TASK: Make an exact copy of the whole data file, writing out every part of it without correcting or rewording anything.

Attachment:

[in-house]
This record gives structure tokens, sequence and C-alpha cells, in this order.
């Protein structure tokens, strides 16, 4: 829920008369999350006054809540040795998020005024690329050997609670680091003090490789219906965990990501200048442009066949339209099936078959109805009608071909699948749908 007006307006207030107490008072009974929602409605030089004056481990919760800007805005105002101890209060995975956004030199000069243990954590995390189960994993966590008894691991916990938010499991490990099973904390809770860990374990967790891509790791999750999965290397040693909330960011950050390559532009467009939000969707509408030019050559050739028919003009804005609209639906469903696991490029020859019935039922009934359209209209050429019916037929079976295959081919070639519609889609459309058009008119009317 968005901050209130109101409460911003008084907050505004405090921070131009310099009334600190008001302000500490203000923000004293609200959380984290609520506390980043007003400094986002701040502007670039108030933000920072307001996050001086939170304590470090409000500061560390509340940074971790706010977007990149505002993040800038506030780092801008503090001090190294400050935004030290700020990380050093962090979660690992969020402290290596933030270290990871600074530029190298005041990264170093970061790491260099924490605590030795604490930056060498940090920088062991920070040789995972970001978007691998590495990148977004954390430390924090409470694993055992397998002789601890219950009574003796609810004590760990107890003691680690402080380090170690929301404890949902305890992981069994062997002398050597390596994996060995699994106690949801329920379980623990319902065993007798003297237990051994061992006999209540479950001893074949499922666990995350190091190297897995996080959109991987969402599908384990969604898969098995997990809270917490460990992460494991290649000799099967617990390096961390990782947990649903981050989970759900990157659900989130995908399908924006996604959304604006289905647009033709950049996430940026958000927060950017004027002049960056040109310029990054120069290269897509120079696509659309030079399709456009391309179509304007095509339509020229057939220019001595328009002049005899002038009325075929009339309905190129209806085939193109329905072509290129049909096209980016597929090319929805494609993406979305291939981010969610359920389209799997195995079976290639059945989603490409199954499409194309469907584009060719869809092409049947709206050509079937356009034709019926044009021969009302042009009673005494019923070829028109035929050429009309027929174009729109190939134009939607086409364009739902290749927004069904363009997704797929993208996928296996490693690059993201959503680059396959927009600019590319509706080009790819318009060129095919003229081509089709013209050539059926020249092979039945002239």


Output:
[in-house]
This record gives structure tokens, sequence and C-alpha cells, in this order.
């Protein structure tokens, strides 16, 4: 829920008369999350006054809540040795998020005024690329050997609670680091003090490789219906965990990501200048442009066949339209099936078959109805009608071909699948749908 007006307006207030107490008072009974929602409605030089004056481990919760800007805005105002101890209060995975956004030199000069243990954590995390189960994993966590008894691991916990938010499991490990099973904390809770860990374990967790891509790791999750999965290397040693909330960011950050390559532009467009939000969707509408030019050559050739028919003009804005609209639906469903696991490029020859019935039922009934359209209209050429019916037929079976295959081919070639519609889609459309058009008119009317 968005901050209130109101409460911003008084907050505004405090921070131009310099009334600190008001302000500490203000923000004293609200959380984290609520506390980043007003400094986002701040502007670039108030933000920072307001996050001086939170304590470090409000500061560390509340940074971790706010977007990149505002993040800038506030780092801008503090001090190294400050935004030290700020990380050093962090979660690992969020402290290596933030270290990871600074530029190298005041990264170093970061790491260099924490605590030795604490930056060498940090920088062991920070040789995972970001978007691998590495990148977004954390430390924090409470694993055992397998002789601890219950009574003796609810004590760990107890003691680690402080380090170690929301404890949902305890992981069994062997002398050597390596994996060995699994106690949801329920379980623990319902065993007798003297237990051994061992006999209540479950001893074949499922666990995350190091190297897995996080959109991987969402599908384990969604898969098995997990809270917490460990992460494991290649000799099967617990390096961390990782947990649903981050989970759900990157659900989130995908399908924006996604959304604006289905647009033709950049996430940026958000927060950017004027002049960056040109310029990054120069290269897509120079696509659309030079399709456009391309179509304007095509339509020229057939220019001595328009002049005899002038009325075929009339309905190129209806085939193109329905072509290129049909096209980016597929090319929805494609993406979305291939981010969610359920389209799997195995079976290639059945989603490409199954499409194309469907584009060719869809092409049947709206050509079937356009034709019926044009021969009302042009009673005494019923070829028109035929050429009309027929174009729109190939134009939607086409364009739902290749927004069904363009997704797929993208996928296996490693690059993201959503680059396959927009600019590319509706080009790819318009060129095919003229081509089709013209050539059926020249092979039945002239």